September 13, 2017

The cognitive differences between men and women

From Stanford Medicine Two minds,  The cognitive differences between men and women

Over the past 15 years or so, there’s been a sea change as new technologies have generated a growing pile of evidence that there are inherent differences in how men’s and women’s brains are wired and how they work.....Not how well they work

There was too much data pointing to the biological basis of sex-based cognitive differences to ignore.  For one thing, the animal-research findings resonated with sex-based differences ascribed to people. These findings continue to accrue. In a study of 34 rhesus monkeys, for example, males strongly preferred toys with wheels over plush toys, whereas females found plush toys likable......

Women excel in several measures of verbal ability — pretty much all of them, except for verbal analogies. Women’s reading comprehension and writing ability consistently exceed that of men, on average. They out­perform men in tests of fine-motor coordination and perceptual speed. They’re more adept at retrieving information from long-term memory.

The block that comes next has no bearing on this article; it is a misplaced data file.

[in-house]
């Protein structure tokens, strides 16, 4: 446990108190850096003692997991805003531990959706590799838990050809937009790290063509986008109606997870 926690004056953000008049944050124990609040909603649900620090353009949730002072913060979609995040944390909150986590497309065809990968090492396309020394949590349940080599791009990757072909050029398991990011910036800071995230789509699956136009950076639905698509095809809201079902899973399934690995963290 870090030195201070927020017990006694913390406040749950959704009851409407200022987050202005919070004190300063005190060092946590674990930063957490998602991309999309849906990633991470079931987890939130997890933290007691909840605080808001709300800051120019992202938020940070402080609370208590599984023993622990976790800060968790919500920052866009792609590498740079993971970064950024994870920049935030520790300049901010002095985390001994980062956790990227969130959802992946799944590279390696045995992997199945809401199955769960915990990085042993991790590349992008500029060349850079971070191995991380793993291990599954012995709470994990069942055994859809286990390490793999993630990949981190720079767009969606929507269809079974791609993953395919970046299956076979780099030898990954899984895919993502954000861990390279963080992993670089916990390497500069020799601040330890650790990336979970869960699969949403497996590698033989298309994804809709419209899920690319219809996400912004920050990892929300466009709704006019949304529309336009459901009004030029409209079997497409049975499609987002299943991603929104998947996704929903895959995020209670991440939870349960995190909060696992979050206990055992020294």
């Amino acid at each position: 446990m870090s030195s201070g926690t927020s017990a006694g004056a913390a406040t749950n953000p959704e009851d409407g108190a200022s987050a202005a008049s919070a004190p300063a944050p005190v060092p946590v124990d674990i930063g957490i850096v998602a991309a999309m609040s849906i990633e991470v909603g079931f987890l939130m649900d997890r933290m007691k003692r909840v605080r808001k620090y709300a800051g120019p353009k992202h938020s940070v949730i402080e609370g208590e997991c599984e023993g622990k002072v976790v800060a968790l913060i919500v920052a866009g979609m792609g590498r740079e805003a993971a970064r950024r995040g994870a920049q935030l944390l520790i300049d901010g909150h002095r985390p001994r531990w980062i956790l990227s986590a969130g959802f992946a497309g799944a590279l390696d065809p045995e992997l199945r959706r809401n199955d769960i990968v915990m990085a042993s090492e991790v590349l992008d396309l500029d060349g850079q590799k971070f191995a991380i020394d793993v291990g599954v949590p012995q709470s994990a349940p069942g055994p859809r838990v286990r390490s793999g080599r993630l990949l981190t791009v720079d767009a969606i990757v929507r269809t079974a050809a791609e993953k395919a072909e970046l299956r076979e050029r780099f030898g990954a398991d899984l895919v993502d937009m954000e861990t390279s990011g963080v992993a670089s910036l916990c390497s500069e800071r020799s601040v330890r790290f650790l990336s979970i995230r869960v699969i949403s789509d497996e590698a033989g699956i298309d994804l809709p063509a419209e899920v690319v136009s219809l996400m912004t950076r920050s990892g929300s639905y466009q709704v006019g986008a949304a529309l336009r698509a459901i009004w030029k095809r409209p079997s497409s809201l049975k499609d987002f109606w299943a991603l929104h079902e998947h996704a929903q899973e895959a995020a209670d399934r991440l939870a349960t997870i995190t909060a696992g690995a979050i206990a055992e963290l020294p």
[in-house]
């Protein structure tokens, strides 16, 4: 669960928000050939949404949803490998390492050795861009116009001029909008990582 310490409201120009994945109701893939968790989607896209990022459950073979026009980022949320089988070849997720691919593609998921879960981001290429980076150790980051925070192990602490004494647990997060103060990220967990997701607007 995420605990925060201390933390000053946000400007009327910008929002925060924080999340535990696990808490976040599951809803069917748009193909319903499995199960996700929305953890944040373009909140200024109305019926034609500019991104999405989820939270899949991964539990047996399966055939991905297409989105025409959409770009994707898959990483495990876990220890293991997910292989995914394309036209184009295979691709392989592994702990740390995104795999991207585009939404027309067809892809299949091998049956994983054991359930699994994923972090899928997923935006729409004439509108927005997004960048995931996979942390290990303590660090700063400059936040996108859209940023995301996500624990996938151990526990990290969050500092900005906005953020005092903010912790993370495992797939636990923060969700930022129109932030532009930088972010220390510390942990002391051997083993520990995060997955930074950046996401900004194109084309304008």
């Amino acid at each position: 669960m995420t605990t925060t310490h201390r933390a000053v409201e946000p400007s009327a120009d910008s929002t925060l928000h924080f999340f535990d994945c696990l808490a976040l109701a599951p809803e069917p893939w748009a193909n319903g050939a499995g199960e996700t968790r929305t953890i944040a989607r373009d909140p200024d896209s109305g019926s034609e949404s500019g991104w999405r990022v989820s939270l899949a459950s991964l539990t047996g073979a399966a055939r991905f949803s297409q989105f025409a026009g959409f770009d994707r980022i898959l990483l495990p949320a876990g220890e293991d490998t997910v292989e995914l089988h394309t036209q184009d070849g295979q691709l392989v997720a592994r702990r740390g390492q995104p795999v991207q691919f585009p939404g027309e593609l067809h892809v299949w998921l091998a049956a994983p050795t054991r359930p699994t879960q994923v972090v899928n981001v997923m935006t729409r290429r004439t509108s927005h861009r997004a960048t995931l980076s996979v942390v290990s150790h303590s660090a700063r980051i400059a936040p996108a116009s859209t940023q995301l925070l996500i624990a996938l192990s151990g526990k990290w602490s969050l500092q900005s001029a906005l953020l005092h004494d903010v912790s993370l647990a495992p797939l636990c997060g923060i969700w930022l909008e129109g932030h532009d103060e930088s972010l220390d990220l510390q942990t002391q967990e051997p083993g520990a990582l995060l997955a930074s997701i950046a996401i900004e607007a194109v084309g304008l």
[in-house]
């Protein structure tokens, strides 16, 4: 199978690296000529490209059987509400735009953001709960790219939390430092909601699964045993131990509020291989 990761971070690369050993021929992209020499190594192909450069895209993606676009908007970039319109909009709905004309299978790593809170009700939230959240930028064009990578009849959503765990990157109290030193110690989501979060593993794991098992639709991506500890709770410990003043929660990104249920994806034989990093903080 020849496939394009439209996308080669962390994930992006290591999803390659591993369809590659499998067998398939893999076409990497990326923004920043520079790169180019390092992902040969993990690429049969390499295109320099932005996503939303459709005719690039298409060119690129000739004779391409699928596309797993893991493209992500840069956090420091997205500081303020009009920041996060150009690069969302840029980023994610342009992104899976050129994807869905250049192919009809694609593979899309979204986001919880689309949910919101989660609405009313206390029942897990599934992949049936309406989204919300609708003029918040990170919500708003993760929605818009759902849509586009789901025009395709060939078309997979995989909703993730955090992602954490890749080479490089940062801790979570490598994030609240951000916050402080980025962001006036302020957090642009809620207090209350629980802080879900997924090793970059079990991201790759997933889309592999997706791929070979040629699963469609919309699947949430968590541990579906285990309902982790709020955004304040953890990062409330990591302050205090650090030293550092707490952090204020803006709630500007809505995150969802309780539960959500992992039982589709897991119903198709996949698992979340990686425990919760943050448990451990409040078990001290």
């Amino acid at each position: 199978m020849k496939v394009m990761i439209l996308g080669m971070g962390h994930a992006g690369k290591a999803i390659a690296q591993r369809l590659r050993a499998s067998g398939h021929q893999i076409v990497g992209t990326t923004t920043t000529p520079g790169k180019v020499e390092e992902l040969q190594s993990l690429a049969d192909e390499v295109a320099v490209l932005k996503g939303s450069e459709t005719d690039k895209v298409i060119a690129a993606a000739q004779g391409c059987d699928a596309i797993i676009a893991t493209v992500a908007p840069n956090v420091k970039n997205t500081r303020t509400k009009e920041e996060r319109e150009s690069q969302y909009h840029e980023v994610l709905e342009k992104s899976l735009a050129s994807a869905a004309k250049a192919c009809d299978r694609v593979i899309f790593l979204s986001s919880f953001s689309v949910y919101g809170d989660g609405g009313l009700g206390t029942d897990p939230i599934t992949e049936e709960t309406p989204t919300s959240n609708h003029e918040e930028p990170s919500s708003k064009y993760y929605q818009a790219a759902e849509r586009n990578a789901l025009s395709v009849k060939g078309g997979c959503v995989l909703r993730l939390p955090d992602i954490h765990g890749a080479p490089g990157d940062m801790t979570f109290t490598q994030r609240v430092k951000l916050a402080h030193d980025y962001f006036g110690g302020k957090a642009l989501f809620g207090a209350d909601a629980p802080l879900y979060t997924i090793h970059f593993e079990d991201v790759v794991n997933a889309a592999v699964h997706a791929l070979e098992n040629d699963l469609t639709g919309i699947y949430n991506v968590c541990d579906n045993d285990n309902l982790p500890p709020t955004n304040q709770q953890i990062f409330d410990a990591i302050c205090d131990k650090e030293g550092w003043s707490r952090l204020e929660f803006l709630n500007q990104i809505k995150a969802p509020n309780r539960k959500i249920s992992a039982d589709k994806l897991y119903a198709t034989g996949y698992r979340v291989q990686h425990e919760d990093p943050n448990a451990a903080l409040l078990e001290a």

Men, on average, can more easily juggle items in working memory. They have superior visuospatial skills: They’re better at visualizing what happens when a complicated two- or three-dimensional shape is rotated in space, at correctly determining angles from the horizontal, at tracking moving objects and at aiming projectiles.

Navigation studies in both humans and rats show that females of both species tend to rely on landmarks, while males more typically rely on “dead reckoning”: calculating one’s position by estimating the direction and distance traveled rather than using landmarks. Many of these cognitive differences appear quite early in life.

Why our brains differ

1. The sex-steroid hormones. In female mammals, ...estrogens, along with ... progesterone; and in males, testosterone and ...androgens. Importantly, males developing normally in utero get hit with a big mid-gestation surge of testosterone...
2. The sex chromosomes, which form one of the 23 pairs of human chromosomes in each cell. Generally, females have two X chromosomes in their pair, while males have one X and one Y chromosome.  Every cell in a man’s body (including his brain) has a slightly different set of functioning ​sex-​chromosome genes from those operating in a woman’s.
Posted by Jill Fallon at September 13, 2017 8:45 AM | Permalink